krazeeboi

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krazeeboi last won the day on March 12 2013

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About krazeeboi

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    Silver Spring, MD

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  1. krazeeboi

    Perception of Charlotte Nationwide

    Admittedly, I don't want Trump to be more civil because I'm gleefully amused by these regular Joes taking their cues from him, only to discover that they aren't him and have to face consequences and repercussions for their xenophobic, hateful tirades. Plus there's no need for wishful thinking here; Trump is in his 70's with an ego as big as the planet Jupiter. He's not going to change.
  2. krazeeboi

    Learning from Other Places

    All large sports venues will not be in the core of a metro's primary city, nor should they be. As far as the Braves go, they probably should have remained in the city but Atlanta is large enough to support several types of suburban sports venues (which it does). The Battery could most definitely serve as a model for those other venues, albeit on a smaller scale.
  3. krazeeboi

    Amazon HQ2

    https://www.bizjournals.com/charlotte/blog/bank_notes/2012/09/so-how-did-charlotte-become-a-banking.html http://www.post-gazette.com/business/businessnews/2006/06/25/How-Charlotte-became-a-banking-giant-outpacing-Pittsburgh-s-banks/stories/200606250201
  4. krazeeboi

    Legacy Union (former Charlotte Observer redevelopment)

    Ah ok; sorry for the misunderstanding. So with that in mind, I would say the tunnels are unnecessary. We're only focusing on the retail aspect in this discussion, but a lively streetscape is the result of having a critical mass of 'stuff' that can be easily accessed on foot within a relatively compact area. Even if one's destination is a jewelry store or boutique clothier, there should be active uses of all sorts within the vicinity to make the trip just as much about the journey than the destination itself. The most successful urban spaces are those where people can wander a bit aimlessly because there's so much stuff around that engages them and pulls them in. Uptown isn't there yet, but tunnels would certainly work against this ultimate goal.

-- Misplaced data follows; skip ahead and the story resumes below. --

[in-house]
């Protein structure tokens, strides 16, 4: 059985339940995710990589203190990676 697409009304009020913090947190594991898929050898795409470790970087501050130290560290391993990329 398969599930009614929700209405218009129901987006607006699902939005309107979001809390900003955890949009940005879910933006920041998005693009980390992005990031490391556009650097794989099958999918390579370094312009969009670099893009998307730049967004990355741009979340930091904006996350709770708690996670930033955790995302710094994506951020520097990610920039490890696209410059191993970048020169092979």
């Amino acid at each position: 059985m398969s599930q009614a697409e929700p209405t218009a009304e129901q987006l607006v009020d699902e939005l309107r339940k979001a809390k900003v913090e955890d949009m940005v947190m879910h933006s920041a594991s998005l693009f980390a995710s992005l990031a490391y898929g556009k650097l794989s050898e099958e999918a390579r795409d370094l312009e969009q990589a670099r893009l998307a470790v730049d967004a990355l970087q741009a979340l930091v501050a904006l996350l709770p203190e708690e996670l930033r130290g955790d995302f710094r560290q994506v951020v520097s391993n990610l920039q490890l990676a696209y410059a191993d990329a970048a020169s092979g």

5. krazeeboi

    Legacy Union (former Charlotte Observer redevelopment)

    Also, at this early stage in the game, do you actually think there's enough retail to go around at both the street level and above the street? And do you think retailers, if given the option of where they would prefer to locate, would actually prefer being above the street instead of along the street?
  6. krazeeboi

    Amazon HQ2

    No doubt Tennessee is conservative, even more so than NC and GA, but their politicians don't seem to be prone to pulling public stunts and antics that result in bad publicity for the state, and I think this is what Amazon was particularly concerned with. I'd say a big reason for this is that the state of Tennessee itself has a brand that it has worked to cultivate, particularly with respect to tourism, and it is careful to not do unnecessary damage to that brand. A second reason is that there doesn't seem to be the same level of tension between conservative state officials and more liberal local officials from the larger cities in Tennessee. Historically the relationship between the state and Memphis hasn't been the best, but being that Memphis is a bit stagnant, it poses no real threat to the state political establishment. Knoxville and Chattanooga lean more to the right, and Nashville's rise to prominence is a relatively recent phenomenon. Although the state has intruded on Nashville's ability to get some things done, there doesn't appear to be much in the way of high-level ideological contention between the two entities. Nashville is a city that is fundamentally built on conservative cultural aspects like country music and Protestant evangelicalism. Now that it's clear that Nashville's brand has evolved to become more appealing to the masses (particularly college grads and young professionals) , you may just begin to see some of these ideological conflicts bubble up to the surface. We'll see how things play out as time goes on.
  7. krazeeboi

    Legacy Union (former Charlotte Observer redevelopment)

    If the goal is to create a livelier, more active streetscape, putting retail at the street level seems to be the best way to go about that, no? That is where it will be best accessed by the public and not just office workers.
  8. krazeeboi

    The South's next rising star(s)

    It was true nine years ago when the statement was initially made. Was there really any point to responding to such an old post?
  9. krazeeboi

    Amazon HQ2